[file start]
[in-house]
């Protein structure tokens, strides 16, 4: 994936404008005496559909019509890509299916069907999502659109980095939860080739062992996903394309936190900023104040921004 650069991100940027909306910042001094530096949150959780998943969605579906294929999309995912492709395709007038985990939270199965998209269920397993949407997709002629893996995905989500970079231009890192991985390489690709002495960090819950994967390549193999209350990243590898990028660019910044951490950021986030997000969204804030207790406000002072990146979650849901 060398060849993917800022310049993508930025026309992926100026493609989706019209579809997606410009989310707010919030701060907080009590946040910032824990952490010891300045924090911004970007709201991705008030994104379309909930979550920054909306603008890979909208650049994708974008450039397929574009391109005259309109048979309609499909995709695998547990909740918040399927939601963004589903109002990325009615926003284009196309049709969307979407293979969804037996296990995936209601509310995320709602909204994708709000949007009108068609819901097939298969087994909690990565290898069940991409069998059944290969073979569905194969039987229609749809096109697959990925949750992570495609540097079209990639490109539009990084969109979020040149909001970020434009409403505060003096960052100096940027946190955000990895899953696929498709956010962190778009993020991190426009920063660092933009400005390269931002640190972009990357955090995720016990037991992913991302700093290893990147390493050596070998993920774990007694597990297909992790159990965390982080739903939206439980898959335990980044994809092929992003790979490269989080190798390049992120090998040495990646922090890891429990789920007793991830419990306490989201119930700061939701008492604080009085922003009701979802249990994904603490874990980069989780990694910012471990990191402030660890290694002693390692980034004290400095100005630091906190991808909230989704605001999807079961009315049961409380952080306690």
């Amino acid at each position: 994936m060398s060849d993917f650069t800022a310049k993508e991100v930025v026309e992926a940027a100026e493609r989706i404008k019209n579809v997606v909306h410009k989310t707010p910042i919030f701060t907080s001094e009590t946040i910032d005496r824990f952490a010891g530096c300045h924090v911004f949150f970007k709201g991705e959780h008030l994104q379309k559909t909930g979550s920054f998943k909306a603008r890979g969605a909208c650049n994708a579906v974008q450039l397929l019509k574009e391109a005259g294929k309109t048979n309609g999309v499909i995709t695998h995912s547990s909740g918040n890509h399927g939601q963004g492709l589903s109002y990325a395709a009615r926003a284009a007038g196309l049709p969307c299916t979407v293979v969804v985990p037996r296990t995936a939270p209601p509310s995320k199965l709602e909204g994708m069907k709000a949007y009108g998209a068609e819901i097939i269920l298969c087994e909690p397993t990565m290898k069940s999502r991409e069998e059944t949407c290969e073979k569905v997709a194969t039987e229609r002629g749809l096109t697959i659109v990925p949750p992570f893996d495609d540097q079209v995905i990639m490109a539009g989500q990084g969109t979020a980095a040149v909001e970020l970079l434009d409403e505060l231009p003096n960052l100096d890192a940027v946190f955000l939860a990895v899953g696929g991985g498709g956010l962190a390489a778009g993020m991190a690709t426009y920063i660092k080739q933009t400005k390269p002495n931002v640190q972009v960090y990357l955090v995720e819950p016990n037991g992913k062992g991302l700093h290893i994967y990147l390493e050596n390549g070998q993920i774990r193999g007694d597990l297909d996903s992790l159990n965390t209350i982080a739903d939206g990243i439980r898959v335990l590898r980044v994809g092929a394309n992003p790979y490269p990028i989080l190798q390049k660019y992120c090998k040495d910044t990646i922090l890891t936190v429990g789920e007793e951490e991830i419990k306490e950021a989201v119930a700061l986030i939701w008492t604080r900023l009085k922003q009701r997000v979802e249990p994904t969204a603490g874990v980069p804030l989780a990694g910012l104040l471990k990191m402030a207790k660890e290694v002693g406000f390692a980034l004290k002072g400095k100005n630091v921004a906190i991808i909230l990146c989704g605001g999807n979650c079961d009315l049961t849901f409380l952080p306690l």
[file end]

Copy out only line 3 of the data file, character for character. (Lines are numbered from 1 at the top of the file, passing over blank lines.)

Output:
């Amino acid at each position: 994936m060398s060849d993917f650069t800022a310049k993508e991100v930025v026309e992926a940027a100026e493609r989706i404008k019209n579809v997606v909306h410009k989310t707010p910042i919030f701060t907080s001094e009590t946040i910032d005496r824990f952490a010891g530096c300045h924090v911004f949150f970007k709201g991705e959780h008030l994104q379309k559909t909930g979550s920054f998943k909306a603008r890979g969605a909208c650049n994708a579906v974008q450039l397929l019509k574009e391109a005259g294929k309109t048979n309609g999309v499909i995709t695998h995912s547990s909740g918040n890509h399927g939601q963004g492709l589903s109002y990325a395709a009615r926003a284009a007038g196309l049709p969307c299916t979407v293979v969804v985990p037996r296990t995936a939270p209601p509310s995320k199965l709602e909204g994708m069907k709000a949007y009108g998209a068609e819901i097939i269920l298969c087994e909690p397993t990565m290898k069940s999502r991409e069998e059944t949407c290969e073979k569905v997709a194969t039987e229609r002629g749809l096109t697959i659109v990925p949750p992570f893996d495609d540097q079209v995905i990639m490109a539009g989500q990084g969109t979020a980095a040149v909001e970020l970079l434009d409403e505060l231009p003096n960052l100096d890192a940027v946190f955000l939860a990895v899953g696929g991985g498709g956010l962190a390489a778009g993020m991190a690709t426009y920063i660092k080739q933009t400005k390269p002495n931002v640190q972009v960090y990357l955090v995720e819950p016990n037991g992913k062992g991302l700093h290893i994967y990147l390493e050596n390549g070998q993920i774990r193999g007694d597990l297909d996903s992790l159990n965390t209350i982080a739903d939206g990243i439980r898959v335990l590898r980044v994809g092929a394309n992003p790979y490269p990028i989080l190798q390049k660019y992120c090998k040495d910044t990646i922090l890891t936190v429990g789920e007793e951490e991830i419990k306490e950021a989201v119930a700061l986030i939701w008492t604080r900023l009085k922003q009701r997000v979802e249990p994904t969204a603490g874990v980069p804030l989780a990694g910012l104040l471990k990191m402030a207790k660890e290694v002693g406000f390692a980034l004290k002072g400095k100005n630091v921004a906190i991808i909230l990146c989704g605001g999807n979650c079961d009315l049961t849901f409380l952080p306690l």